Emily PrinceBack to Artists
Emily Prince's ongoing project American Servicemen and Women Who Have Died in Iraq and Afghanistan (but Not Including the Wounded, nor the Iraqis nor the Afghans) offers a detailed rendering of the human cost of the United States' intervention into the Middle East. To date, the project is comprised of over 4,000 hand-drawn portraits of the American service men and women who have lost their lives in the conflict. The project was recently featured in the 52nd International Art Exhibition of the Venice Biennale, curated by Rob Storr and the Wanås Foundation, Sweden. Kent Fine Art and the artist created a website dedicated to the project: The American Servicemen and Women.
Raised in the Sierra Nevada Mountains, Prince was enveloped by the forest, and artifacts left behind by the Native Americas who once inhabited the land. She grew to recognize the relationship these original inhabitants had with their environment and sought to make a personal tribute to the memory of some of those individuals. In Bury My Heart at Wounded Knee (2006), Prince hand-embroidered the portraits of five Native American chiefs in an attempt to familiarize herself with a significant aspect of American history which was largely absent from her formal education.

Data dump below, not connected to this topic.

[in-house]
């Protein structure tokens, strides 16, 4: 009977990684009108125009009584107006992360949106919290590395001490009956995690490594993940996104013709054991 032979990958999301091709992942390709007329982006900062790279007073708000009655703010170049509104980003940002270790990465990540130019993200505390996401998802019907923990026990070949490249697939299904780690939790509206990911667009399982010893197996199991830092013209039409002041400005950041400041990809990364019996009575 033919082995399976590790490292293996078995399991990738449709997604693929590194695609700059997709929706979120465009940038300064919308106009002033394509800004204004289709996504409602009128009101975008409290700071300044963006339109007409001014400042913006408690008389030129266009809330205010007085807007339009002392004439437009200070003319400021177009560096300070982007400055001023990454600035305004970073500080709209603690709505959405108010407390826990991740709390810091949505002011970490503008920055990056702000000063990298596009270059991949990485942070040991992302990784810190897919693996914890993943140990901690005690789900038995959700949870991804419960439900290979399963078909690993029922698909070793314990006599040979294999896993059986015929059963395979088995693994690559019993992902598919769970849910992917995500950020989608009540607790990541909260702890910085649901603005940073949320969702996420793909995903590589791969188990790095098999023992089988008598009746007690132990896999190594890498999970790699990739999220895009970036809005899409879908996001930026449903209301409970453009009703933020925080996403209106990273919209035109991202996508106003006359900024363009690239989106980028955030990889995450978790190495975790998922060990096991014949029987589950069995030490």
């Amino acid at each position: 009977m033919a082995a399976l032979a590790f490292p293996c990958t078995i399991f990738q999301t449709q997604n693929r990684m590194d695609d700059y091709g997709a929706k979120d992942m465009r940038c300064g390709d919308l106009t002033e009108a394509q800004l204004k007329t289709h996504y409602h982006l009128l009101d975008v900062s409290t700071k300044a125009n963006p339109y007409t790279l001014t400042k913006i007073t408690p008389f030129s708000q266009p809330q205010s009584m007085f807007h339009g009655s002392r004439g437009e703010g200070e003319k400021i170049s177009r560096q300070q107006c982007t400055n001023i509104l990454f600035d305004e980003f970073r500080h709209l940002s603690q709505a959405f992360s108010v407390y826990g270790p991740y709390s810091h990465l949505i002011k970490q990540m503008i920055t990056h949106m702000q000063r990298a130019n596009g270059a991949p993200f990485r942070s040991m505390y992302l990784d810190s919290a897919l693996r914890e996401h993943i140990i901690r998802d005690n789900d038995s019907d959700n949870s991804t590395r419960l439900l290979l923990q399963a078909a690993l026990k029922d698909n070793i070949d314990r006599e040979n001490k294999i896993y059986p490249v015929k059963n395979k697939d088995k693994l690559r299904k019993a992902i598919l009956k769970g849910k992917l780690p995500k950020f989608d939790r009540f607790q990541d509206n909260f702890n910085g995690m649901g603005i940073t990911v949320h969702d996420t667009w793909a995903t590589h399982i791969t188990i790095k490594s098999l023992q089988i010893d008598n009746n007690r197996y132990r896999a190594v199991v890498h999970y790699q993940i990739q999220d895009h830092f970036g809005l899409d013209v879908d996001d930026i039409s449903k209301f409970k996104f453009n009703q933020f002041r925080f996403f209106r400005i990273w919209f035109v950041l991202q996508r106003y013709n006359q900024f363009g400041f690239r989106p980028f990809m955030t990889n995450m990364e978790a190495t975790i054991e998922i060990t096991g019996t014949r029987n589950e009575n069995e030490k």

In her earliest project Familiar (2004), Prince had recently moved into an apartment in which her husband resided for thirteen years and she wanted to deepen her acquaintance with her immediate surroundings. Through a series of drawings, Prince catalogued many of the different objects in the apartment, all the lamps, all the pots and pans, all the containers on the top of the fridge, all the images of American history, and so on.